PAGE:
Remember those dark days when load shedding wreaked havoc on households and businesses? Well, it was a year on Thursday since large parts of South Africa was plunged into darkness.
And Eskom is patting itself on the back for doing its job of keeping the country’s lights on, thanks to the power utility’s rigorous plant maintenance programme.
According to Eskom, the adherence to regular scheduled maintenance is managed through the Tetris planning tool, which schedules outages based on forecasted demand and maintenance requirements.
“A key aspect of this includes having a strict winter and summer maintenance budget that comprises 8.5 GW for winter and 11.5 GW for summer,” Eskom said in a statement.
It noted that in terms of its existing Generation Sustainability Strategy, Eskom aims to achieve 80% plant availability, 10% planned maintenance and 10% unplanned maintenance over the medium term.
“The reduction in unplanned outages contributed to improvements of plant availability and the resultant sharp reduction in the usage of open cycle gas turbines (OCGTs).”
OCGTs is one of the most expensive ways to generate power by burning diesel, but Eskom’s diesel bill for OCGTs was cut by R829m in the months to May, it reported.
“The last time Eskom ran OCGTs to manage the system was on June 14 2016. The OCGT load factor year-to-date is 0.24% versus a target of 6%.”
Many analysts say Eskom’s run of no load shedding has a lot to do with the decreasing demand of electricity, as mining companies reduce operations and their energy-intensive smelters shut down or operate less.
Reacting to the anniversary of no load shedding, Professor Anton Eberhard – who was on the War Room to handle the electricity crisis – tweeted that “flat demand created space for more maintenance”.
Eskom said its target is not to burn any diesel for the rest of the financial year.
It noted that the resilience of the power system was stress-tested in April, following multiple trips of units at three power stations, a move that resulted in a loss of 3 535 MW.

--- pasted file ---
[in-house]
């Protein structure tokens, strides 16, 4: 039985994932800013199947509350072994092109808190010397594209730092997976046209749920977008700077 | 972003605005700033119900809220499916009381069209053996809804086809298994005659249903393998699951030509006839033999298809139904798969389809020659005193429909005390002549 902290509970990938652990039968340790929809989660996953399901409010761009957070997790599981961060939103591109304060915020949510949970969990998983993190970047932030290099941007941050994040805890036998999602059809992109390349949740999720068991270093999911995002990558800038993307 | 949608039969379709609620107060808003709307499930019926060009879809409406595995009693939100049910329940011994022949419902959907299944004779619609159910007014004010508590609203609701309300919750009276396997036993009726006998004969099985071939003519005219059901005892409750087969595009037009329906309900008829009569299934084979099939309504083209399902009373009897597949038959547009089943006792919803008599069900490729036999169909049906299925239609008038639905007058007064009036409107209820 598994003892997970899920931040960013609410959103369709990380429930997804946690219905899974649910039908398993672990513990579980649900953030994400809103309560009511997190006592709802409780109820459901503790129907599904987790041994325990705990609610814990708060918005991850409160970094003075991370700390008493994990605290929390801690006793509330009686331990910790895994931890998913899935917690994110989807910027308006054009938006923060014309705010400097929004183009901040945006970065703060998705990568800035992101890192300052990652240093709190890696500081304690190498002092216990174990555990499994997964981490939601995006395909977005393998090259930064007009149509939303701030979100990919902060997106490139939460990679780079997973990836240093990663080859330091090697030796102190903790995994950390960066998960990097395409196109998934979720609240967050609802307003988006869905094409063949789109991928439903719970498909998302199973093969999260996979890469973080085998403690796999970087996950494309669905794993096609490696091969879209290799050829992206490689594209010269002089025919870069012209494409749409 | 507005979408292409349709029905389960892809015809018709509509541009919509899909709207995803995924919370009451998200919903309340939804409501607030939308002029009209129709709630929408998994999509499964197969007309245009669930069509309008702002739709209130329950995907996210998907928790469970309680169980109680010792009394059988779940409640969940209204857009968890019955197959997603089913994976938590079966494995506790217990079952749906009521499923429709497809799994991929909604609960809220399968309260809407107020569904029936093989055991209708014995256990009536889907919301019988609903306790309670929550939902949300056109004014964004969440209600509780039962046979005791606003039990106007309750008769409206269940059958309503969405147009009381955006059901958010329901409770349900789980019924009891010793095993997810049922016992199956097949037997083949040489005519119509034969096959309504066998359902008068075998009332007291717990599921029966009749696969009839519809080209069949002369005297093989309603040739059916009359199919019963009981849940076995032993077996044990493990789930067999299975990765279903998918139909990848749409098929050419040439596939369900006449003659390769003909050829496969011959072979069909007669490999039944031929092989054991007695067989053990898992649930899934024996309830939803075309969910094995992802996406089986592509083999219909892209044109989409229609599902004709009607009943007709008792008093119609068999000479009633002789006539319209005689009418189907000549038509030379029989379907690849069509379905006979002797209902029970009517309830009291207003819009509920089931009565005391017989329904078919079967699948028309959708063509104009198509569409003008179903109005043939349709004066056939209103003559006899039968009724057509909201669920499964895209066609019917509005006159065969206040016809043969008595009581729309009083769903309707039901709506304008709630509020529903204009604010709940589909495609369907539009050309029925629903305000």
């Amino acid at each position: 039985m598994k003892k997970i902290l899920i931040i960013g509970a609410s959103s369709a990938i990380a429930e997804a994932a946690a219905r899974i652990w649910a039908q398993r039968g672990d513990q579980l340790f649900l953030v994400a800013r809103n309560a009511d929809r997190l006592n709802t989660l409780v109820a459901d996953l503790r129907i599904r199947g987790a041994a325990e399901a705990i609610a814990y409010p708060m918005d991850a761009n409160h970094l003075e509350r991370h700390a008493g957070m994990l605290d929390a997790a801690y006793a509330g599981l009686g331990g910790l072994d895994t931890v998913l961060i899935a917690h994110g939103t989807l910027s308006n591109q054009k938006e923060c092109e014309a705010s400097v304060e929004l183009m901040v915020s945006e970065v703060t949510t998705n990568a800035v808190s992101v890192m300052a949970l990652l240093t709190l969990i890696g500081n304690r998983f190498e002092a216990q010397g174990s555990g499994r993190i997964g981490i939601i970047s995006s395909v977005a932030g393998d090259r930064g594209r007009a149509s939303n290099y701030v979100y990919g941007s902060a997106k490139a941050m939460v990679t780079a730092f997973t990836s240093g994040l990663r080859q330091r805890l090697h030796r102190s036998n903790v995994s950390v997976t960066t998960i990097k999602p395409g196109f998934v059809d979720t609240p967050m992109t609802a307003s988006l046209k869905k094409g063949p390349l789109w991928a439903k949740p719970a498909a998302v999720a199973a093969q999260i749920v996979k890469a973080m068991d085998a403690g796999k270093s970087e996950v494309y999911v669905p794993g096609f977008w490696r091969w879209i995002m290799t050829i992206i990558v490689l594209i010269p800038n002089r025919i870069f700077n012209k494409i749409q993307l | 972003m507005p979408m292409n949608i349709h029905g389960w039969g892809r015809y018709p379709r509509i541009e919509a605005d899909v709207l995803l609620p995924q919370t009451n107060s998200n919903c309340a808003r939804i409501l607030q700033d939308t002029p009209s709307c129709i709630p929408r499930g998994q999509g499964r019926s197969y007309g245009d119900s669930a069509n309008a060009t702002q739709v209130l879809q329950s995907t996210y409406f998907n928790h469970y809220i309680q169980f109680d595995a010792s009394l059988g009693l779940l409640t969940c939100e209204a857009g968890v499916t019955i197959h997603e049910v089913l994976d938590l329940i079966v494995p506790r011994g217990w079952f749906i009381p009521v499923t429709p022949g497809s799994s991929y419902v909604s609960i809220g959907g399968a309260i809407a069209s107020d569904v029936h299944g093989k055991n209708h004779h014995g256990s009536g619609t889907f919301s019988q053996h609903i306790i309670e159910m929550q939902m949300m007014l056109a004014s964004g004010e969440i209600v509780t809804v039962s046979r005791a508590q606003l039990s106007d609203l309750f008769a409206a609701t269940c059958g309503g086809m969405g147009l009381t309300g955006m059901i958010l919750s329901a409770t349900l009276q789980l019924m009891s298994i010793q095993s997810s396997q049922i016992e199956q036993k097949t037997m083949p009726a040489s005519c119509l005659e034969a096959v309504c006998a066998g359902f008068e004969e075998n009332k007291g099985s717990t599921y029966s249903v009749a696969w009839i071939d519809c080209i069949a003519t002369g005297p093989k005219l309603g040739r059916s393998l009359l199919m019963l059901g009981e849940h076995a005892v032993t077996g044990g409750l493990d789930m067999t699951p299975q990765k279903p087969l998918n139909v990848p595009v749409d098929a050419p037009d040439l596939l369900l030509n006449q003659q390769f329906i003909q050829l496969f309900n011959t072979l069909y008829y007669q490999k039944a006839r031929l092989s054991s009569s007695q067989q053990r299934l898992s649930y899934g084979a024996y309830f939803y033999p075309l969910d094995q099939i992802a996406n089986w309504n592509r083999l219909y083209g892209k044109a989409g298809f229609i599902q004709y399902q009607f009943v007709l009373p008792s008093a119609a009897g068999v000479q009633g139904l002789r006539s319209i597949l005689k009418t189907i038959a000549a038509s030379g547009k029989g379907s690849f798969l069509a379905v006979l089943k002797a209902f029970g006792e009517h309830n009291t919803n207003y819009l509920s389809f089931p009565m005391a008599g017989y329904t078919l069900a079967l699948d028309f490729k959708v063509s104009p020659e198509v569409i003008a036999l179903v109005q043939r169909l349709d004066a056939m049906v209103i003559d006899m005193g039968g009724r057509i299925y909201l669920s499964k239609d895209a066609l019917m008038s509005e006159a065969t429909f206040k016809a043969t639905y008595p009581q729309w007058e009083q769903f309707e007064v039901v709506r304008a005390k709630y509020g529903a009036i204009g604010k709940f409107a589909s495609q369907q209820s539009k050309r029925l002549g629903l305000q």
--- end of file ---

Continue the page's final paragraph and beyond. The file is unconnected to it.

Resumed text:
“No load shedding was implemented due to the increased resilience that Eskom has built into the power system over the past few months.”
Moreover, the power utility said it experienced the highest peak in demand for electricity on August 1 at 34 922 MW.
“The demand was met without the need to dispatch Eskom diesel generators. This peak was higher than last year’s peak of 34 481 MW.”
While improving the performance of the existing ageing fleet on the one hand, Eskom has also managed to fast-track the building of new generating capacity on the other.
President Jacob Zuma in July launched Unit 4 of the Ingula Pumped Storage, which upon completion, will be Africa’s newest and largest pumped storage scheme, and the 19th largest in the world.
Ingula’s Unit 4 came into commercial operation on June 10 2016, six months ahead of schedule. It has been consistently adding 333 MW into the national grid to ensure security of supply. It is the first of Ingula’s four units to come into commercial operation.
The remaining three units have also been synchronised to the national grid and are on track for commercial operation within the first half of 2017. Once completed, all four units of the Ingula Pumped Storage Scheme will produce a total of 1 332 MW.
“Eskom’s capacity expansion programme has so far added 7 364 MW of generation capacity, 6 162km of transmission lines and 32 890 MVA of substation capacity to the national grid since 2005,” it said.
Eskom is also continuing to execute its build programme that will bring much-needed power to support South Africa’s economic growth.
In February this year Unit 1 of the Kusile power station successfully completed factory acceptance tests, an important milestone towards the synchronisation of the unit. This unit is expected to be commercially operational in July 2018.
Medupi’s Unit 5 completed its factory acceptance tests in December last year, and is expected to come into full commercial operation by March 2018.
The Majuba Rail Project is expected to be completed by December 2017. Once commissioned, the security of coal supply through logistics solutions at both the Majuba and Tutuka power stations will transport approximately 21-million tonnes of coal per year by rail.
The Majuba Rail Project is a component of the Eskom Road to Rail Initiative with the construction of a railway line that links the Majuba Power Station to the main coal railway hub in the town of Ermelo in Mpumalanga. The 68km corridor is the first large greenfield freight-rail infrastructure project to be carried out in South Africa since 1986 and will be operated by Transnet Freight Rail.
Meanwhile, Eskom has successfully completed 5 620 self-funded electrification connections as well as 1 080 farm dweller connections during the course of the 2014/2015 financial year.
According to the latest Statistics South Africa report, access to electricity has increased from 35% of households in 1990 to over 90% in 2016.
“More households will be connected to the grid in an effort to achieve universal access by 2025,” said Eskom.
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